$24.92
$25.49

As you can see Costco prices don’t just beat the competition, they destroy them.  Every single item on the list was cheapest in Costco.

You can go to Costco and buy these 14 individual items and pay $244.26 or you can go to another store and pay a lot more.  The next nearest competitor was Target, but in order to come home with the exact same brands and quantities you’d have to shell out $314.05.  That’s a difference of $69.79…which is more than the annual price of the Costco membership!

Let me say that again…

This one shopping trip alone more than covers the of the Costco membership fee!

Everything else throughout the year is gravy.

Heading Off Arguments

I know my findings aren’t going to stop all the Costco haters from attacking, but let me at least try to head off a few arguments I can see coming.

This price comparison was completely unscientific.  It involved one guy walking around a bunch of stores and tracking prices.  I picked the items completely randomly.

The list is not meant to be all-inclusive.  Each of these stores sells thousands of items and comparing them all would require a lot more manpower than just me.

While you might be able to find some items that are indeed cheaper in other stores, I find it telling that every single item surveyed was less expensive in Costco.  The warehouse giant’s dominance in this price comparison suggests that it would come out ahead in a more exhaustive study as well.

Only regularly priced items were used in the comparison.  Coupons and sale prices vary so wildly and they change every week, making the regular prices a better point of comparison.  Costco doesn’t accept coupons cut from newspapers like supermarkets do, but they do offer their own coupon mailers and instant rebates to customers.  For example, the day I surveyed prices at Costco there was an instant rebate of $3 on Reynolds Wrap, but I used the regular price instead.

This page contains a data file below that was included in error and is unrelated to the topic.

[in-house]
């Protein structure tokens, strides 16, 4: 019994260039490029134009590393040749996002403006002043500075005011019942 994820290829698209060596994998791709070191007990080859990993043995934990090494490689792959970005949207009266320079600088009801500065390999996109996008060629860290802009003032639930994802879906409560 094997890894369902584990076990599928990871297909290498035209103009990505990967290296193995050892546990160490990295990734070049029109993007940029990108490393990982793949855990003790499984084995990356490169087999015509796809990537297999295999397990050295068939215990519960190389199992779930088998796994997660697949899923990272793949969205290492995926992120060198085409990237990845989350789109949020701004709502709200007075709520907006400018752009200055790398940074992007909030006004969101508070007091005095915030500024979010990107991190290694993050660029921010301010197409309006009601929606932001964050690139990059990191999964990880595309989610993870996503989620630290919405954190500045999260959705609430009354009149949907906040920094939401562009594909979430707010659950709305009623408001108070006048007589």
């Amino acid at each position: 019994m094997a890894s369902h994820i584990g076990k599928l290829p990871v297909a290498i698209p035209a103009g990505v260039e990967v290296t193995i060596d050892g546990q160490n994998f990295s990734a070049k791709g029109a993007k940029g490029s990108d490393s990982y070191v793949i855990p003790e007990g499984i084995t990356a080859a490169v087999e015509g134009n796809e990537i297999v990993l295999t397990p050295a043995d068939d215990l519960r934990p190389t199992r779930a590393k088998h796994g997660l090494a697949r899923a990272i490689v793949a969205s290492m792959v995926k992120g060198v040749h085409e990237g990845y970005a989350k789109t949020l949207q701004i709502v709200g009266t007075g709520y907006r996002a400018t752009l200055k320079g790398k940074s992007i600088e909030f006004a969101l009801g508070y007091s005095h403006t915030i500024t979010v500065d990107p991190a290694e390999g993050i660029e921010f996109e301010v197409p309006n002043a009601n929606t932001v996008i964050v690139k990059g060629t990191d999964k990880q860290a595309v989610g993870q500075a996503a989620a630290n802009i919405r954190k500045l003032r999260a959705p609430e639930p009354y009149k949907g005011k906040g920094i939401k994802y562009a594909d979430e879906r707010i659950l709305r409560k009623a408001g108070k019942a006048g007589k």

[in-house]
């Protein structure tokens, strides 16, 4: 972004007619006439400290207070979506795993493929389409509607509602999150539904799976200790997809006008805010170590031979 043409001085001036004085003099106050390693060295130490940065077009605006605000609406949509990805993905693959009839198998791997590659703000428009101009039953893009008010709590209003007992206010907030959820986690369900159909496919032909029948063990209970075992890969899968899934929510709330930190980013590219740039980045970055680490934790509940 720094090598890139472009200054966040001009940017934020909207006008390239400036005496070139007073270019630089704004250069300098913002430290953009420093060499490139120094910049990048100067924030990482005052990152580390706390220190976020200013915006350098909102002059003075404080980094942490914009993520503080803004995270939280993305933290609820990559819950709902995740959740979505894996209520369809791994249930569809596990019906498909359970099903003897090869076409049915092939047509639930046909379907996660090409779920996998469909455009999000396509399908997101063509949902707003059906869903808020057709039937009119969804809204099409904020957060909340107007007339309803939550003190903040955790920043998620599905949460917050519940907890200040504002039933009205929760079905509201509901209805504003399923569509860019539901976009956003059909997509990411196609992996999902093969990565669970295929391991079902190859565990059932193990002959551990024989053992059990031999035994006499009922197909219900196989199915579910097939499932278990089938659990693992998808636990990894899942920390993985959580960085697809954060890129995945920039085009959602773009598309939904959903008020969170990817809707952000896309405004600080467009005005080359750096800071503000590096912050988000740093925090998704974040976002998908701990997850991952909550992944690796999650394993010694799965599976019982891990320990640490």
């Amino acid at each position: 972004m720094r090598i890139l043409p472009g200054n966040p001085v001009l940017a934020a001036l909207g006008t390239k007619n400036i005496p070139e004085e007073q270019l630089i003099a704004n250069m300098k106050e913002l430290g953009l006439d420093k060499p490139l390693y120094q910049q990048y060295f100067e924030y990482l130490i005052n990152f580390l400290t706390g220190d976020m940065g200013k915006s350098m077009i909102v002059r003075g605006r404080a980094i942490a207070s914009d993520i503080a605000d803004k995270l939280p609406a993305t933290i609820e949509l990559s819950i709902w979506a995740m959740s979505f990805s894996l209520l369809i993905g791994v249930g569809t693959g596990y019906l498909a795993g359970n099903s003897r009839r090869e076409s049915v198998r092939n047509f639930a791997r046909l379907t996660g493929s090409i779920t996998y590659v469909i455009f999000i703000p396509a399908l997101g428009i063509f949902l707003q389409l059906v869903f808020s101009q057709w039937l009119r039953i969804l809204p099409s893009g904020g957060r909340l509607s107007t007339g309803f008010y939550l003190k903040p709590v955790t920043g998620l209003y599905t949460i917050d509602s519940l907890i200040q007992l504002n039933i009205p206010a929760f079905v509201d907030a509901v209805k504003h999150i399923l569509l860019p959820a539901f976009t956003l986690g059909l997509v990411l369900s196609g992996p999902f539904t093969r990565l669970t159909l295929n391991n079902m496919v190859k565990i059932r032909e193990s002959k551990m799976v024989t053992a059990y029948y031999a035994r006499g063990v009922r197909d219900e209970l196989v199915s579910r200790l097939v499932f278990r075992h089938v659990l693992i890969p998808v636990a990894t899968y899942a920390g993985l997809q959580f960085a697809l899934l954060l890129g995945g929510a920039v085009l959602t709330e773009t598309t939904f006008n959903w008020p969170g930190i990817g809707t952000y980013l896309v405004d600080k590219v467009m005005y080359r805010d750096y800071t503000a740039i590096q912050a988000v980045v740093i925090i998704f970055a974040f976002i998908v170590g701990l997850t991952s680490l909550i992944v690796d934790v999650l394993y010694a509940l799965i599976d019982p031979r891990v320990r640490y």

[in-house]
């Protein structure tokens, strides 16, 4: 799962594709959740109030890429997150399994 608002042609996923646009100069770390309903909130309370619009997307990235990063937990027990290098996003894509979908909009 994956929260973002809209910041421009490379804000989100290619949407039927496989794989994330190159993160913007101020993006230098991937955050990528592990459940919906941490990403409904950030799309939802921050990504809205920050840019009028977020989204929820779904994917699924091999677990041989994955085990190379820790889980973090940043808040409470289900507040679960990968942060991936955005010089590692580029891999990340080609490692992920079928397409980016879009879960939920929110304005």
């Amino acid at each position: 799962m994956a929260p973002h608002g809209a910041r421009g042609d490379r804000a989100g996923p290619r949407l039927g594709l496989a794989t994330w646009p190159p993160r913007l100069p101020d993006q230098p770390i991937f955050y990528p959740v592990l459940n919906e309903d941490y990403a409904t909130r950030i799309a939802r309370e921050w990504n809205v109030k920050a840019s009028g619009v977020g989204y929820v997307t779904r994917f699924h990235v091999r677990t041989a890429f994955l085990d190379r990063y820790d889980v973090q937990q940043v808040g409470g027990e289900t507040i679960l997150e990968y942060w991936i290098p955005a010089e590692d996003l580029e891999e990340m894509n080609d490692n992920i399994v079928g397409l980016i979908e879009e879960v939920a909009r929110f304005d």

As you can see from the list, I only surveyed the prices of name brand products.  All stores have their own generic brands of various items.  Those items are almost always less expensive but the quality and volume will vary from one store to the other.  Limiting the survey to name brands allows a true apples to apples comparison.

Readers, I want to know what you think.  Do you shop at Costco already?  If not, will this price comparison change your mind at all?

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Mike is a freelance writer and blogger who specializes in finance and parenting topics. He is a dedicated husband and father of three who is obsessed with creating multiple streams of income and building wealth so he can achieve true financial freedom for his family. Like what you're reading? Subscribe to our free RSS feed and follow us on Twitter.
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Comments

  1. I don’t shop at Costco but I would say that you are pretty accurate on the proof. I shop at Sam’s and the pricing for those two should be fairly close. We save a lot of money buying in bulk though we do spend a large portion time in separate and freezing the meats. Other then that the membership and prices are very worth it.

  2. This not a scientific study but I will take this as face value. I think overall the prices are cheaper in Costco so I do think the membership fee is worth it in the long run. Unfortunately for me there is no Costco near my house so I don’t go there

  3. You missed a good one – Photos.
    5×7 Costco $.39 / CVS $1.69, the 8x10s are $1.49/$3.99 respectively.

    The items I regularly buy at CVS vs Costco are Laundry soap, Toothpaste, Paper towels, and Toilet paper. But, only with a combined sale/coupon as you mentioned. I do my best to keep stocked on these items to avoid the higher price.
    Last to repeat your point – it’s unit pricing that’s key. And in some cases, being willing to have a bit extra in the pantry. Supermarket aluminum foil comes in smaller sizes at twice the cost per sq ft, so when that Costco flyer had the $3 coupon we bought 2x 2-packs, 4 rolls total, 1000sq ft. That’s good for 9-12 months.

  4. standardraiser says:

    Good article. I am curious though comparisons between the bulkstores (i.e. Costco, Sams, BJ’s). Any thoughts there? I grew up on Costco, currently live in an area with only a Sams, but I am moving to an area that has all three. What are your thoughts between those?